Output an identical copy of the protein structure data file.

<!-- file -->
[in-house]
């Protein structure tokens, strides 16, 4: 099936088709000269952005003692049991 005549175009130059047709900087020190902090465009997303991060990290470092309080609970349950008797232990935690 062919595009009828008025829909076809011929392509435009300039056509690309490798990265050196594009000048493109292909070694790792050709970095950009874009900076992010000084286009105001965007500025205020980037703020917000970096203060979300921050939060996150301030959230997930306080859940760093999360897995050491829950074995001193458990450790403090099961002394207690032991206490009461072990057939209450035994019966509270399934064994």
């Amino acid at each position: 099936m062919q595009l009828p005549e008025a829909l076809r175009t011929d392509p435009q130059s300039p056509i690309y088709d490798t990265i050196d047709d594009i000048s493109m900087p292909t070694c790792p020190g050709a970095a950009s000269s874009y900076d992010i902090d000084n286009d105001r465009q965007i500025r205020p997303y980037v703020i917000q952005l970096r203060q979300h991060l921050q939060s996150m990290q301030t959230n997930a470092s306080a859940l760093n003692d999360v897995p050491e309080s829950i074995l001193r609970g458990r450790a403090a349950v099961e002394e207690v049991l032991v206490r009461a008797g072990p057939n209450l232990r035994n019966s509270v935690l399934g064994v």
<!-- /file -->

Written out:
[in-house]
């Protein structure tokens, strides 16, 4: 099936088709000269952005003692049991 005549175009130059047709900087020190902090465009997303991060990290470092309080609970349950008797232990935690 062919595009009828008025829909076809011929392509435009300039056509690309490798990265050196594009000048493109292909070694790792050709970095950009874009900076992010000084286009105001965007500025205020980037703020917000970096203060979300921050939060996150301030959230997930306080859940760093999360897995050491829950074995001193458990450790403090099961002394207690032991206490009461072990057939209450035994019966509270399934064994």
């Amino acid at each position: 099936m062919q595009l009828p005549e008025a829909l076809r175009t011929d392509p435009q130059s300039p056509i690309y088709d490798t990265i050196d047709d594009i000048s493109m900087p292909t070694c790792p020190g050709a970095a950009s000269s874009y900076d992010i902090d000084n286009d105001r465009q965007i500025r205020p997303y980037v703020i917000q952005l970096r203060q979300h991060l921050q939060s996150m990290q301030t959230n997930a470092s306080a859940l760093n003692d999360v897995p050491e309080s829950i074995l001193r609970g458990r450790a403090a349950v099961e002394e207690v049991l032991v206490r009461a008797g072990p057939n209450l232990r035994n019966s509270v935690l399934g064994v």